An online platform, called FoodDB, that compiles nutrition data from online food retailers, with the intent of making healthy online food choices easier.

These projects will have important ramifications for the treatment of sustainable nutrition by European authorities. Quantifying the nutritional composition of novel foods is essential in understanding their benefits and risks. It is to be hoped that this project will extend to consideration of the bioavailability of the nutrients in the novel foods.

The greater availability of nutritional data to researchers and policy-makers should allow for more evidence-based decisions on food policy shifts. However, the challenge of creating food profiling tools that can fully capture the nutritional and environmental aspects of different foods is clear: nutrition and environmental impacts are very broad topics, and unifying data from both of these fields in order to compare different foods directly will not be straightforward.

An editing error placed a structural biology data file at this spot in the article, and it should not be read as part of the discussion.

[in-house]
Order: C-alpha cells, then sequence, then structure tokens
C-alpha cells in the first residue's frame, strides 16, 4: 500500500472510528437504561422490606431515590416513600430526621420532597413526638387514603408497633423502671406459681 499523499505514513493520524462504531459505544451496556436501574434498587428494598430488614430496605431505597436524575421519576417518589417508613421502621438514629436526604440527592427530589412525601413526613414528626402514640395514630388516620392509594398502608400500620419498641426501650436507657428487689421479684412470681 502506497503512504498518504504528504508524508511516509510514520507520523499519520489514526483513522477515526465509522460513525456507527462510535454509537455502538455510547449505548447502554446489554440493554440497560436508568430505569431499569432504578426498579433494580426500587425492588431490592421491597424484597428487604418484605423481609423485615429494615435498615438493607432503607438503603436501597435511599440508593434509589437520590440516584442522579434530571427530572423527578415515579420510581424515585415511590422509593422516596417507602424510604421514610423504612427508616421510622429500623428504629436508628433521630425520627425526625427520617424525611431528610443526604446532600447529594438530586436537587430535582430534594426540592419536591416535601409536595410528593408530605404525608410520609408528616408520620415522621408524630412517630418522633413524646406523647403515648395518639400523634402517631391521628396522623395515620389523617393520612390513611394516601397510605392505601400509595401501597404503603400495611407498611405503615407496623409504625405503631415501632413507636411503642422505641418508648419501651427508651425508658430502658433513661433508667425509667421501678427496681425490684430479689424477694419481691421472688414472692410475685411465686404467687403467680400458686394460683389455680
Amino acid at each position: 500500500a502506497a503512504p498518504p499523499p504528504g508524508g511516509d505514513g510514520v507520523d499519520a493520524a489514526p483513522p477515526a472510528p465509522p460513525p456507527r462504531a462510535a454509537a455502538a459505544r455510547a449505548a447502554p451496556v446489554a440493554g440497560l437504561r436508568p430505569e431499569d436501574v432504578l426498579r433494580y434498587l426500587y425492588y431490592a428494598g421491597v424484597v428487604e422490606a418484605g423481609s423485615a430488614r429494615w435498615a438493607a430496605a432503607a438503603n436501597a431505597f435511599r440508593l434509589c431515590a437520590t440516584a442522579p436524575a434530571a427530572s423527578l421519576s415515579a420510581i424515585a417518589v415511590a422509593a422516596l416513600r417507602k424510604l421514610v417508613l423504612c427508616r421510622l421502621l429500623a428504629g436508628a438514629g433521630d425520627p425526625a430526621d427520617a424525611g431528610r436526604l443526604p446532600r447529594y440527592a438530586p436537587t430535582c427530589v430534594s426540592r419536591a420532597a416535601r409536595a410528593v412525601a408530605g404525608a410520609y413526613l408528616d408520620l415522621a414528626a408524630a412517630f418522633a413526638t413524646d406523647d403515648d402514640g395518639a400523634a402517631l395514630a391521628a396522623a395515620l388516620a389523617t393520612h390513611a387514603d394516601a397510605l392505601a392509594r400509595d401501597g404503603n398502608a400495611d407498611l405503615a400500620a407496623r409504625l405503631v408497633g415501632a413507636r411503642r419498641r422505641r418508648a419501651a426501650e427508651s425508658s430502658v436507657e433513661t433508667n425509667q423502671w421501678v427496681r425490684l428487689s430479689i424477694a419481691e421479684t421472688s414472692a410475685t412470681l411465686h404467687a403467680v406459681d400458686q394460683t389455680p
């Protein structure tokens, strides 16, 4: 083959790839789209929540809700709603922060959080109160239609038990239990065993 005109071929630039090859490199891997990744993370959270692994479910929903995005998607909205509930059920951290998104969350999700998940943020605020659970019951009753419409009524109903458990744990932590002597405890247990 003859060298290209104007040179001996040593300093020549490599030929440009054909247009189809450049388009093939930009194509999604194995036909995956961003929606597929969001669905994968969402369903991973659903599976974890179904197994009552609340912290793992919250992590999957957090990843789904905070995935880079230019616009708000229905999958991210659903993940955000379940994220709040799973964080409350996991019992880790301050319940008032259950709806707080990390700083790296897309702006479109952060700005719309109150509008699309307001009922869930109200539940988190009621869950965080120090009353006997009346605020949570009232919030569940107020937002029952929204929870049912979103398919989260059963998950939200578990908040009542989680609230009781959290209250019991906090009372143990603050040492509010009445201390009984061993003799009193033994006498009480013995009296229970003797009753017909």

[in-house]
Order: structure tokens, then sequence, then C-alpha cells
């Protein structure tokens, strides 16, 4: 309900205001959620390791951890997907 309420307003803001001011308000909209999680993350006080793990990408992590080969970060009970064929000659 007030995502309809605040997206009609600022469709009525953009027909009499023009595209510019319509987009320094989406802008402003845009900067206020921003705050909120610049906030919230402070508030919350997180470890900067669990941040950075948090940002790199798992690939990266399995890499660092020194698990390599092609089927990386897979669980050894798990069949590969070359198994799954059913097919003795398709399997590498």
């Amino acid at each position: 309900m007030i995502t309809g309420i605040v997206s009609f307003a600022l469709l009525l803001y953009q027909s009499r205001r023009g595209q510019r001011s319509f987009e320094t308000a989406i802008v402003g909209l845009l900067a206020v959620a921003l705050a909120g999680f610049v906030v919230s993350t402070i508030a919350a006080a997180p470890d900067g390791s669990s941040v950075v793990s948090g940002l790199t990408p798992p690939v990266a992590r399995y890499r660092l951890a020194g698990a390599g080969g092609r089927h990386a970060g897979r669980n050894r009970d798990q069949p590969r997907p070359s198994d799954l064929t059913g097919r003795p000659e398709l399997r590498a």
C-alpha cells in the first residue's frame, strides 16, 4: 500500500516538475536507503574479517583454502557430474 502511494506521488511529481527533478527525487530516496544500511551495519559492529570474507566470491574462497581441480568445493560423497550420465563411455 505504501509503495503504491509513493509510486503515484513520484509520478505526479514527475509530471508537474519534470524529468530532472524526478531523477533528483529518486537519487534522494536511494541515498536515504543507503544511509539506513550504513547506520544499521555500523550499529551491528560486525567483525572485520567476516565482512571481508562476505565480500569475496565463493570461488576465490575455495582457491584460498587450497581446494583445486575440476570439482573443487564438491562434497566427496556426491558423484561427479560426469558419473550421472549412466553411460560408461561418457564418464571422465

Moreover, there is a difference between healthy, sustainable diets and a globally sustainable food system. A diet that meets health, nutrition and sustainability goals for an individual may not be feasible for feeding the global population. For example, increasing the production of a certain food that contributes to one individual’s healthy, sustainable diet may result in less sustainable production of that food. It is essential to consider both what is healthy for individuals and what the global food system can sustainably produce for the global population.

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Feed Our Future event to bring science, government and industry together